My Wife received a bag full of samples at a recent romance writer's conference. In it, there was a book called "Shomi." Having no idea what that was, and trying to help my Wife, I thought I'd try it and fill her in. It was supposed to be the "next big thing." So I began reading Wired. When I reached around page 30, the sample ended. I never read samples. They are a cheap marketing ploy. In this case, however, since I didn't know I was reading a sample until it cut off, I fell victim to the ploy. Yep, that's right, after a hearty "What the hell..." I ran to my computer, found the book on Amazon, and ordered with expedited delivery. I was totally hooked.
Wired is a Cyberpunk re-telling of "The End of Eternity" by Asimov. Liz Maverick does a good job with the cyberpunk genre, and the story is quite compelling, but there is a major flaw. The characters, particularly when interacting with each other, act in an almost completely unbelievable fashion. Normally, as one who does not like character driven stories, this would not be such an issue. In Wired, however, the story is clicking along, I find myself being drawn into the universe, and then the character does something completely unbelievable. For example, early in the book, after two strange guys who clearly pose a danger to her (or at least one of them does), each of these men do something such as blow on her ear or such, and she swoons with the attraction to the guy she thinks is out to kill her. Come on! A burgular breaks into your house and whispers into your ear; you (a) get hot with the prospect of sex, or (b) reach for your Glock? If you answered (b), you will not like the heroine of this book. If you answered (a), seek help.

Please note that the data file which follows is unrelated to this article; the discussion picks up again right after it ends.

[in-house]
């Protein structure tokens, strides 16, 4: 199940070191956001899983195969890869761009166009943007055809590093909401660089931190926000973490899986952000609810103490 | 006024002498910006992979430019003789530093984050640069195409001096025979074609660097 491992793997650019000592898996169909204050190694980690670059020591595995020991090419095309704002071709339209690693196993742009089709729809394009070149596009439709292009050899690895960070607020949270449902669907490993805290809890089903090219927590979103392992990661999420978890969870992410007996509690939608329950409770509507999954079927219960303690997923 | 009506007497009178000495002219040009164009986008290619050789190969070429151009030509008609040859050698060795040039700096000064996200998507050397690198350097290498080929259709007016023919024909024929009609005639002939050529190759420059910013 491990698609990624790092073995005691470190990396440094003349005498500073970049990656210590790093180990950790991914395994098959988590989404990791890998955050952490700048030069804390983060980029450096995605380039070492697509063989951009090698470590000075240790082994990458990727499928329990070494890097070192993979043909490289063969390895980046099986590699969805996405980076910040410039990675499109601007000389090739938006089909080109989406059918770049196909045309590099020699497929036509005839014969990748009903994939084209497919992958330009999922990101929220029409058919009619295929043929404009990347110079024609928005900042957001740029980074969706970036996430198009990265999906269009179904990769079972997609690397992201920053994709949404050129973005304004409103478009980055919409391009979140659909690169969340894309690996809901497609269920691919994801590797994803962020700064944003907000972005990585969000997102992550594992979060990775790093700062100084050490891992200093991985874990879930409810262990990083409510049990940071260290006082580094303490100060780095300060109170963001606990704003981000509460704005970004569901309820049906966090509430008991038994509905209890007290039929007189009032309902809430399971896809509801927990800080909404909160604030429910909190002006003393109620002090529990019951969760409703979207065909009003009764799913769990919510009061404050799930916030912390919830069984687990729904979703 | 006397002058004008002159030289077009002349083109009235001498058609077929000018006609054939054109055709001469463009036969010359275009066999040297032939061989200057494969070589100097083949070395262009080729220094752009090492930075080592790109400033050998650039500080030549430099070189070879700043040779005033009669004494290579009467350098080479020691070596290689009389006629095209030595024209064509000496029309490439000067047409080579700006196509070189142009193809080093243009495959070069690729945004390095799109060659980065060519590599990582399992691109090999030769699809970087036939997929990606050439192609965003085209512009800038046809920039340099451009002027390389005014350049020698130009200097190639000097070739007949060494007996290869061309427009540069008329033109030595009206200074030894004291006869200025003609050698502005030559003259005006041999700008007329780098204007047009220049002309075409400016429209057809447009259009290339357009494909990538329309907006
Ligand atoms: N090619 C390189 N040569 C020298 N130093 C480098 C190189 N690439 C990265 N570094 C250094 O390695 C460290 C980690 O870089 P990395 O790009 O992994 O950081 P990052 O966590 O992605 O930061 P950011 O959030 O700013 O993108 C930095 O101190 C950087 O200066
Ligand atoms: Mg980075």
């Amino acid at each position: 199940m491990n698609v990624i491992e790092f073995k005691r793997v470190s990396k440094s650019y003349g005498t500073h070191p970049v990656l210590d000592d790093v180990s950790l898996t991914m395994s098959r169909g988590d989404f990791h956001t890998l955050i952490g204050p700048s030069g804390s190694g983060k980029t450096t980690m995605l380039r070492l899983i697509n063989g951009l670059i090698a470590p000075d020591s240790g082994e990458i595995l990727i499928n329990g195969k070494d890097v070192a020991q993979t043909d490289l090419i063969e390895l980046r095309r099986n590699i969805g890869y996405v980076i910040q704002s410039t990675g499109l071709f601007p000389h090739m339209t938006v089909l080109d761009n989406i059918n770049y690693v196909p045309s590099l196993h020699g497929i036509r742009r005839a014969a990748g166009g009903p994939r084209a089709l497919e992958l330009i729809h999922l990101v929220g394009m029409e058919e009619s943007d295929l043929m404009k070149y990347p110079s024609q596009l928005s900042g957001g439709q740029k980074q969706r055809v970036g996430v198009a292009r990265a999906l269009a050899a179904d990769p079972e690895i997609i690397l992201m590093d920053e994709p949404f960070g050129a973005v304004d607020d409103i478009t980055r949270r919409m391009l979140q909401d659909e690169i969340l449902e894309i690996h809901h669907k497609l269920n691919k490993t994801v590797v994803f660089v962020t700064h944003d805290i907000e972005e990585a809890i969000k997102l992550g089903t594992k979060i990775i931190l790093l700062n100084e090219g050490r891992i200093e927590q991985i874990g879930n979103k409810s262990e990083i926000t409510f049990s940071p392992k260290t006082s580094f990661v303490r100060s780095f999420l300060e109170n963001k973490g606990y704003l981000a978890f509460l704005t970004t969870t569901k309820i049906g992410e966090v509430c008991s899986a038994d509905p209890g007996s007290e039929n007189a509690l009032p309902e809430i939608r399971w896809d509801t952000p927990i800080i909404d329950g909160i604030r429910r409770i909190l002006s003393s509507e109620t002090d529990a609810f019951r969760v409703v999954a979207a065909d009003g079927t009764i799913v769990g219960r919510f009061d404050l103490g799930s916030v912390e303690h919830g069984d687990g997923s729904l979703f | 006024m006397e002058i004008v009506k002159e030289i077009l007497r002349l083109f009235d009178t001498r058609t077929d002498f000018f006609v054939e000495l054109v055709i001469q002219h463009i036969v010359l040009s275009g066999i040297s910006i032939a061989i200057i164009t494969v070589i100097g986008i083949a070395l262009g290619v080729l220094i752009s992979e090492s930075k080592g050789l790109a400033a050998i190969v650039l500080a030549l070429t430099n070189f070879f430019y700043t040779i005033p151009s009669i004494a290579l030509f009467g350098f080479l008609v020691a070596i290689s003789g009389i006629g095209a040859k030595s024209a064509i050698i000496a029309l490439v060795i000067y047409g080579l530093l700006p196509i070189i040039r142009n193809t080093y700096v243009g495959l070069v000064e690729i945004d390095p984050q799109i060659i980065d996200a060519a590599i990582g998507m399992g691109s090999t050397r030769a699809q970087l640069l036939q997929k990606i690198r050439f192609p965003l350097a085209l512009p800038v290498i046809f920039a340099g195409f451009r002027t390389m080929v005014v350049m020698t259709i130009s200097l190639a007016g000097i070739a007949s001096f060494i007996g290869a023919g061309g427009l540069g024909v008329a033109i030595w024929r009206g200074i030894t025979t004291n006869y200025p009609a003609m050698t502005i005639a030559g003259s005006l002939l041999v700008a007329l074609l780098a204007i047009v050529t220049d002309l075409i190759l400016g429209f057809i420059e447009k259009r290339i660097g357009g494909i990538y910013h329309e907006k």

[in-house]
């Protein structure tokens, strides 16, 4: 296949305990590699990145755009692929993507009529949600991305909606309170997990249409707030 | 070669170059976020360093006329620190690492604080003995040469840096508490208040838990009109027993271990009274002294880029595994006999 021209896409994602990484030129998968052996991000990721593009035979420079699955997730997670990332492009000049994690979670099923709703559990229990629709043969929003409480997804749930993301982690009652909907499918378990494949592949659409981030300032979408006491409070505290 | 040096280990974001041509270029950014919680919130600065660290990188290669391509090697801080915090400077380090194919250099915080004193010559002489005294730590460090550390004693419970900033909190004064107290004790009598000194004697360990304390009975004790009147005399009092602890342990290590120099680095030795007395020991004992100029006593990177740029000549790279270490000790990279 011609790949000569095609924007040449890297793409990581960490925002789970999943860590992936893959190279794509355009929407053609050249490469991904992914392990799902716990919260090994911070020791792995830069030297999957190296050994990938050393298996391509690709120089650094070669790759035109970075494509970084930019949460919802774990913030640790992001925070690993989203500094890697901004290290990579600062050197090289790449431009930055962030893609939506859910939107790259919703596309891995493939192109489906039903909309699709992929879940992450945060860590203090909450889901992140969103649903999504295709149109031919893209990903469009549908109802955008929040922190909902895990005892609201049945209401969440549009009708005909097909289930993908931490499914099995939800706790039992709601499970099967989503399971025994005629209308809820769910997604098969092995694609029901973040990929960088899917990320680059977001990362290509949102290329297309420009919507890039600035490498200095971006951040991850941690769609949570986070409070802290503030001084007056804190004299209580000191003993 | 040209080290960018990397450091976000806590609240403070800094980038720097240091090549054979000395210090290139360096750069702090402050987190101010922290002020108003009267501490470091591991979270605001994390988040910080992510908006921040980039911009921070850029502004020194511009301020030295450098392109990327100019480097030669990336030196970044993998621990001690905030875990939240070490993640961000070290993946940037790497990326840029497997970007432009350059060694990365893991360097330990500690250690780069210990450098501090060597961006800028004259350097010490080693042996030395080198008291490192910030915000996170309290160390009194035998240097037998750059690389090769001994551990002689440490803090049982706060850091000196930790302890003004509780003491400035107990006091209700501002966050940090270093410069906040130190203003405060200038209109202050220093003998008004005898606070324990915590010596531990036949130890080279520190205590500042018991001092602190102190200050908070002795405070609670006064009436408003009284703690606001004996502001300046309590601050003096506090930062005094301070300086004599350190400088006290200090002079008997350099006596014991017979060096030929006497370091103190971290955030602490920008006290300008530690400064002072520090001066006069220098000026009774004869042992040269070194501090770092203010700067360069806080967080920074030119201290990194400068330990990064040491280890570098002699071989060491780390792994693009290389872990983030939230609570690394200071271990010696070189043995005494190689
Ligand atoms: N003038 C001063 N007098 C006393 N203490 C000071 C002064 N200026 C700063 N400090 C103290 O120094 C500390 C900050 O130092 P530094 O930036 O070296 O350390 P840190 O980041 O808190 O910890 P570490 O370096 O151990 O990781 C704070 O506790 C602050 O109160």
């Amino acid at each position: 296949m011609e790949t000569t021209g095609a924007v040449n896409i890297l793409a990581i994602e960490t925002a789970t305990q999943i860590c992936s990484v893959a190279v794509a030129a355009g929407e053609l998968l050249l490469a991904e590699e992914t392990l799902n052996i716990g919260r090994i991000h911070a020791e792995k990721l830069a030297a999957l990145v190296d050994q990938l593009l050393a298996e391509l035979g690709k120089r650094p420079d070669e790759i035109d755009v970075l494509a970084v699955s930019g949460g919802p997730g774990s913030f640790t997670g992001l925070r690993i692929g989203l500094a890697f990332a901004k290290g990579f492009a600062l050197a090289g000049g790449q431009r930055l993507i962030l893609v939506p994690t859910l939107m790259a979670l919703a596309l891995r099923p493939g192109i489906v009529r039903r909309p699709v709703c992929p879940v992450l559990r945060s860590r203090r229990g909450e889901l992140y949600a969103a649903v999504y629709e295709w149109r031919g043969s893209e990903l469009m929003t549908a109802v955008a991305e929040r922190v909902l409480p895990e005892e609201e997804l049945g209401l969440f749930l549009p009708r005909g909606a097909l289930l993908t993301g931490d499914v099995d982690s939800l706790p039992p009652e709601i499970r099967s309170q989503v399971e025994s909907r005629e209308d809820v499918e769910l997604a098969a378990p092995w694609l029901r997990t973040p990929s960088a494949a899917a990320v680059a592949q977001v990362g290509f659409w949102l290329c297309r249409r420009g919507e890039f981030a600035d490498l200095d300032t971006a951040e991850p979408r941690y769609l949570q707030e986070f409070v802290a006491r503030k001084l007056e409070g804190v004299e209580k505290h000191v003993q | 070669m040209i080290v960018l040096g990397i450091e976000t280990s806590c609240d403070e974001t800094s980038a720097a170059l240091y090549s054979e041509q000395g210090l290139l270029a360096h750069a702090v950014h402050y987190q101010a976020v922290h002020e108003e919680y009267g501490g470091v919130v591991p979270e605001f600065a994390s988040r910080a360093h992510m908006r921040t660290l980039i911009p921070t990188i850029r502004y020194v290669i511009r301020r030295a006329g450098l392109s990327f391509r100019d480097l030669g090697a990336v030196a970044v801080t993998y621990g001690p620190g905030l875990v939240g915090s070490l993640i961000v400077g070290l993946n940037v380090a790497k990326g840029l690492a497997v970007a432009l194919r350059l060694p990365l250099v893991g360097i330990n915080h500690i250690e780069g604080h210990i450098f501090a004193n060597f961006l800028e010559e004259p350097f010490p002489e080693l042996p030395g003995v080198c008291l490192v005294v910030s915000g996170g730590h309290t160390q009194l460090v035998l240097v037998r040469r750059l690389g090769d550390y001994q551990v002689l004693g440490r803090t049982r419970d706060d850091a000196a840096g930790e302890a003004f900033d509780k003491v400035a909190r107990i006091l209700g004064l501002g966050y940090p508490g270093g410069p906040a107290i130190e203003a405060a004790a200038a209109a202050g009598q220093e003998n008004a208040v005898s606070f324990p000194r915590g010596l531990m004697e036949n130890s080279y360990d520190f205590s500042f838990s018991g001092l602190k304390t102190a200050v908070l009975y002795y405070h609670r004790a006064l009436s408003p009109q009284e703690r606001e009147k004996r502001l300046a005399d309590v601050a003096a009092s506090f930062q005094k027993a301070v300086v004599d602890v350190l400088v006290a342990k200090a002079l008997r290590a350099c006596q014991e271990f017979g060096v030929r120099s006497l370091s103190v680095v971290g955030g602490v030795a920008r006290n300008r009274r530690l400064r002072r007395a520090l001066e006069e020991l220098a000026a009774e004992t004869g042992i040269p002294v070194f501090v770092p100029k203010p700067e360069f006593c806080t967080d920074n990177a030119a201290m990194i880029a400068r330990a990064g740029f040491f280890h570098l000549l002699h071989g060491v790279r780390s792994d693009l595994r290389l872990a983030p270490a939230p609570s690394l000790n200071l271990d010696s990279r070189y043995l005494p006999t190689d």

Aside from being jarred out of the moment by unbelievable actions/thoughts of the characters, there is the occasional misused profanity. The "F-word" where the "S-word" should be, I guess because the "F-word" is more "edgy." Unfortunately, it just sounds like a 50 year old trying to be "dope to the max with his homies." Also, as a minor point, there are technological incongruities (ie. Her cordless phone is interfered with by her Wi-Fi network, when it actually works the other way round, since the phone transmitter is far more powerful than the WiFi transmitter. In reality, she would have noticed no difference on the phone, but her computers would have been knocked off the network. I don't hold this too much against her. After all, the father of cyberpunk, William Gibson, the man who coined the term "cyberspace" knows nothing about computers by his own admission.)
I had great hope for this book from the first 30 pages, and I have to admit that the story kept me going right to the end. I would probably have chosen to give this 3 stars rather than 2, if not for the fact that the characters detract from the story so much. So much potential, so little result.
I think I'll put the SHOMI line aside until it matures a bit. I would, however, still consder trying it again in the future.